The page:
When you have configured the above gcloud correctly, you can see something similar to the following when you open the local ~/.kube/config file.

When executing the kubectl command, the token in the user corresponding to the cluster in kubeconfig will be automatically put into the HTTP header requested to pass APIServer verification. You can also set the desired token via token flag.


It’s time to clear your mind about the GCP authorization mechanism. I believe you are familiar with Kubernetes RBAC.

Except for the identities mentioned above, GCP has its own Roles and Rolebindings.

We can apply IAM configurations to the clusters through YAML by using Google Config Connector. See the example below:

There is one IAMPolicyMember and one IAMPolicy in the YAML.

  • IAMPolicyMember member-test gives the storage.admin role to a GSA(serviceAccount:test@project-test.iam.gserviceaccount.com).

To be noted, the GCP role works on specific resources. Here in the example is the Google cloud project project-test. It can also be other kinds of Google cloud resources, such as BigTable, PubSubTopic, etc.

Custom Role

Sometimes in order to follow the security principle of least privilege, we need to create custom roles since the default roles are not enough.

Bespoke a Custom Role is so easy with Config Connector. For instance, to avoid grant PubSubTopicadmin role, define a custom role with reader and sender permissions, and bind it to the GSA.

External User

I have encountered a special situation where we need to assign permissions to people other than the GCP default owner. To implement it, we need to assign a reasonable GSA to an external user or group.

You can assign a GSA with the predefined role roles/iam.serviceAccountAdmin or
roles/iam.serviceAccountTokenCreator. And the app using this GSA can automatically create related GSA with external user identities and apply it to the cluster, and automatically grant these users the authority to operate on your cluster.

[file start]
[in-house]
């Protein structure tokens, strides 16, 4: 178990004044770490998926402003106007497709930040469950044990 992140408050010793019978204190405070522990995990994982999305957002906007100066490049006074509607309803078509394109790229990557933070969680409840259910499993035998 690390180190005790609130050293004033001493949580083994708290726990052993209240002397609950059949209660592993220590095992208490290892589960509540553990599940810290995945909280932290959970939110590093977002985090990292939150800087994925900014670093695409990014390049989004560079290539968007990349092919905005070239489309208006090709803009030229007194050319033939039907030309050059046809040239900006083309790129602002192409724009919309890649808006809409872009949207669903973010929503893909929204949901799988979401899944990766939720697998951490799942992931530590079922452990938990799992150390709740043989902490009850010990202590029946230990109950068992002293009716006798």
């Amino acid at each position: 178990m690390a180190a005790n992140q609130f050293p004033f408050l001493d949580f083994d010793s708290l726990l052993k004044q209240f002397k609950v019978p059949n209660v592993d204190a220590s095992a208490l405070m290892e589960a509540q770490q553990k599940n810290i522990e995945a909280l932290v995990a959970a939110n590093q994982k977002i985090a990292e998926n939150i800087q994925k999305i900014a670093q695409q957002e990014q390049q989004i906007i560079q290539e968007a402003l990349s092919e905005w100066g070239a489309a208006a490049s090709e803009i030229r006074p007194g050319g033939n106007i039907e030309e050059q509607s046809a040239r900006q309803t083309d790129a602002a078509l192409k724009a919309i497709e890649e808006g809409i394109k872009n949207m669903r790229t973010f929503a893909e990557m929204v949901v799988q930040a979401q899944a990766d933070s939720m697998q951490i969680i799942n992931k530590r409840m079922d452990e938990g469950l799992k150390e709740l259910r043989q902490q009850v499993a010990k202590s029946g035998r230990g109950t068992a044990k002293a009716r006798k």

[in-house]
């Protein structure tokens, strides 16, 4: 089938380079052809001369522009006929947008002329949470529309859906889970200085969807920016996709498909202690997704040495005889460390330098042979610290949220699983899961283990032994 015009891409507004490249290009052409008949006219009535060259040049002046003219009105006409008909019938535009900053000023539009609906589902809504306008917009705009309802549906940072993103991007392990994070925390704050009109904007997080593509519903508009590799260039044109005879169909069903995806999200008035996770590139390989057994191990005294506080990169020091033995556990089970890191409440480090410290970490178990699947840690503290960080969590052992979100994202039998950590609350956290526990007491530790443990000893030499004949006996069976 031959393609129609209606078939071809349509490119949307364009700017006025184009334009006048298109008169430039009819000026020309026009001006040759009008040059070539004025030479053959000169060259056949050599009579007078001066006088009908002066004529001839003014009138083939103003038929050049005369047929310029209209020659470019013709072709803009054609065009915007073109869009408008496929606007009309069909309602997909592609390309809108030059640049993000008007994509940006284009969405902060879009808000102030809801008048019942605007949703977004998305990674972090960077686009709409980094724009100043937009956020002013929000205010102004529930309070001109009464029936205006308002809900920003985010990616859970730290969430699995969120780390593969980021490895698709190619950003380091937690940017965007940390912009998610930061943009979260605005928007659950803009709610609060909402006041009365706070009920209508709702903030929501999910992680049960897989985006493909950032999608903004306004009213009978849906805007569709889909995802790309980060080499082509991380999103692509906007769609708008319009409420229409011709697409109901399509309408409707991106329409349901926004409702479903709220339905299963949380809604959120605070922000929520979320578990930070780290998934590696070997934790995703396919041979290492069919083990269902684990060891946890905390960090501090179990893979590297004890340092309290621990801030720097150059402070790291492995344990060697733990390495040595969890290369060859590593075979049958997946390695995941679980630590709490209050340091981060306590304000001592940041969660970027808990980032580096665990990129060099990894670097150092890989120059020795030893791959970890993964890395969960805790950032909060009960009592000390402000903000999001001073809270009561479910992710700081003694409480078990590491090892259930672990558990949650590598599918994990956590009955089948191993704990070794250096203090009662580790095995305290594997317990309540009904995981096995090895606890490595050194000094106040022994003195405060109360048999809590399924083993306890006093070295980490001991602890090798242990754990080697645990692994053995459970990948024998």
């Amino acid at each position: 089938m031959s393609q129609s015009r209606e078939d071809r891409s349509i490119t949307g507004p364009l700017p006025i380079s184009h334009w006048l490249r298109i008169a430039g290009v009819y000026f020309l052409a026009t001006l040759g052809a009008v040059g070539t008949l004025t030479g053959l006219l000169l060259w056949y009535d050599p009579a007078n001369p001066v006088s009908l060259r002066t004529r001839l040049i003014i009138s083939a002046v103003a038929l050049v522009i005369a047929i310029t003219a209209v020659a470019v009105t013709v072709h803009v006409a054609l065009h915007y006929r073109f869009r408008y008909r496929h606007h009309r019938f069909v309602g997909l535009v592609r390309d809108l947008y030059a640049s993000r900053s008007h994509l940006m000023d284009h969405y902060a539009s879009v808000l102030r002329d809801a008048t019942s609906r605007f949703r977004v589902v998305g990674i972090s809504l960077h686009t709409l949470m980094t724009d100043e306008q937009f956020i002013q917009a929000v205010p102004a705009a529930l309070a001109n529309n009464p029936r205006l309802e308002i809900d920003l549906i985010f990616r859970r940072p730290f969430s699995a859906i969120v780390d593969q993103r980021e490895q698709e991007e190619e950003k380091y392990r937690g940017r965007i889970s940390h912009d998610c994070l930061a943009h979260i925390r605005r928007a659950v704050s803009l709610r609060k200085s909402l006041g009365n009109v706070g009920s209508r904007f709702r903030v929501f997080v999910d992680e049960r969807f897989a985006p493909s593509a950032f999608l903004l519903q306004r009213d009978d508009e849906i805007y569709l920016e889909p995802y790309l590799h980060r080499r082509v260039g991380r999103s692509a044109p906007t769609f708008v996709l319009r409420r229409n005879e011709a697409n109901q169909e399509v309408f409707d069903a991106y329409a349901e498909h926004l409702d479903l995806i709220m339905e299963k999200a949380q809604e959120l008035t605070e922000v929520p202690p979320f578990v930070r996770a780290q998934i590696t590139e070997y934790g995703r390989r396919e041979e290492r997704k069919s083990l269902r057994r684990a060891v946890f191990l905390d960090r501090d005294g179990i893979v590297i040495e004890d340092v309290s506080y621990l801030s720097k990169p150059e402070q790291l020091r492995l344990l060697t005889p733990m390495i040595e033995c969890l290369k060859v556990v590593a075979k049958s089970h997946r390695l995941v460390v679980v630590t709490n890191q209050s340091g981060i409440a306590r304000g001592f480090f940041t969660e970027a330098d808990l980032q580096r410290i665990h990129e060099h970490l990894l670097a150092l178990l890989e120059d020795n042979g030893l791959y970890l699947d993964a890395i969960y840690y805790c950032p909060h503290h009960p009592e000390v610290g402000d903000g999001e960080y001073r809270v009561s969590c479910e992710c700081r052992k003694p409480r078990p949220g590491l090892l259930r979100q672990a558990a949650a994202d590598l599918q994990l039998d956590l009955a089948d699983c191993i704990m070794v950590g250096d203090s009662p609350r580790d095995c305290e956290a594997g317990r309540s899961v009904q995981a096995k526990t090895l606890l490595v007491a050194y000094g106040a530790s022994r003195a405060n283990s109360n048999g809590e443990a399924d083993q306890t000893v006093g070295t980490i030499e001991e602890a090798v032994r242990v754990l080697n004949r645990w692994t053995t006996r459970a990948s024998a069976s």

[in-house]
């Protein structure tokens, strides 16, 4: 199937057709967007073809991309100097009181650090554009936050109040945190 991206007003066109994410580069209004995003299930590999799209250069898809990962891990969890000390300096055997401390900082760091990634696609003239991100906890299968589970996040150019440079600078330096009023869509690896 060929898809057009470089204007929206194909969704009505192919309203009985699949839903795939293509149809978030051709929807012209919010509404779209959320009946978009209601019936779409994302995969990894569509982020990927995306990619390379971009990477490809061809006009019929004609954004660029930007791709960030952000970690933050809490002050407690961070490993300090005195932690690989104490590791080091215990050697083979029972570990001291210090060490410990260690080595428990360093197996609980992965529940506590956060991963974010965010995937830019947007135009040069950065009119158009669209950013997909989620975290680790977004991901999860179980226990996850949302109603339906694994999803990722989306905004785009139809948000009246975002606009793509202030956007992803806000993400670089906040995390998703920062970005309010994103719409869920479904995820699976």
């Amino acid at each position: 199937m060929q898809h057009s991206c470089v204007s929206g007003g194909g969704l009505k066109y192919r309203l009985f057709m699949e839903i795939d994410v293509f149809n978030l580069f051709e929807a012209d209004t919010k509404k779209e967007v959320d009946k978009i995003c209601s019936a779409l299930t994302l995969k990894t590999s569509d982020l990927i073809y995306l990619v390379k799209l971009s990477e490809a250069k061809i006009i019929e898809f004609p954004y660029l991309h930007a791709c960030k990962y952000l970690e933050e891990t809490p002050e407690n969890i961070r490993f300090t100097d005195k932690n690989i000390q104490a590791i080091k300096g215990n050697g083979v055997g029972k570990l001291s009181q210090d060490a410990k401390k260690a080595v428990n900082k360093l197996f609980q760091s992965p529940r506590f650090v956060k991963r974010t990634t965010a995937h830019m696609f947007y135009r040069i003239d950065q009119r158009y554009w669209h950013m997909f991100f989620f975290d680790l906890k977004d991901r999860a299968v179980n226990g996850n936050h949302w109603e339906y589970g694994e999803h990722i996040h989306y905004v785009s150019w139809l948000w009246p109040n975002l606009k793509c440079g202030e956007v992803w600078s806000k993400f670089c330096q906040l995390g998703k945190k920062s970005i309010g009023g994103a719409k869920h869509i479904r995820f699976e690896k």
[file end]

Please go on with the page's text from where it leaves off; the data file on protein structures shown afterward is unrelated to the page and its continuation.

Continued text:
You can fetch all IAM roles by running a gcloud command gcloud iam roles list. I haven’t found a document online containing all the current IAM roles for all the resources on GCP.

How to align IAM with RBAC

After comprehending the fundamental concepts of RBAC and IAM, it’s time to figure out how to use them in the GKE cluster.

  • Is there any conflict?

These questions haunted me for a while at the beginning of my learning Kubernetes and using GCP. By answering them, I quickly absorbed the concepts and took them into practice.


The essence of either IAM or RBAC is the same, binding the permissions of the resources they manage to respective users.

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RBAC align with IAM, by author

They can cooperate without interference in a cluster, and manage their resources, respectively, requiring users to configure Kubernetes user (ServiceAccount) and Google IAM identity at the same time. Absolutely, it is not easy, requiring more configuration files. So Google proposed a relatively simplified solution.IAM workload identity.

The key is to make a Kubernetes service account act as a Google service account in the format of serviceAccount:project-id.svc.id.goog[k8s-namespace/ksa-name]. ksa-name: Kubernetes Service Account name.

In simple, if you bind a Kubernetes Service Account with a Google Service Account, and then the Pod attached to this Kubernetes Service Account can access the corresponding GCP resources.

Again, it could be set in UI, CLI, and done by Config Connector. I’ll show you the Config Connector way, which is also the YAML way.

The above default Kubernetes Service Account will have the authority to use any GCP resources bind to the IAMServiceAccount.

Remember, there are limitations to workload identity, and here are some important ones.

  • Only one pool per GCP project.


There is another way to use GSA in Kubernetes resources, that is using IAMServiceAccountKey. Take a look at the following example.

  • First, define GSA and IAMPolicyMember.
  • Then, define IAMServiceAccountKey.
  • Use the IAMServiceAccountKey in a Deployment.

This is also a workaround for using client authentication in Kubernetes resources, passing APIServer verification by injecting the key directly into the Deployment. For more details, please refer to Google documentation.

Keep in mind, abusing GSA and IAMServiceAccountKey is a terrible practice. Some best practices about using GSA and its credentials are,

  • Always use IAMServiceAccountKey or token, and never use a secret key directly in the code.

In the end

When using GKE, Authentication and Authorization are hard to understand and use in the beginning especially when it’s entangled with RBAC. But things get better once you have fully understood the concepts and the difference between them.

The critical point is always the resource. Every resource has a set of roles or APIs. When you figure out how to find them quickly and correctly, then you’re good to go.

Thanks for reading!

Live in Stockholm. Love writing, interested in cooking, drawing and reading. Want to travel all around Europe with my cat.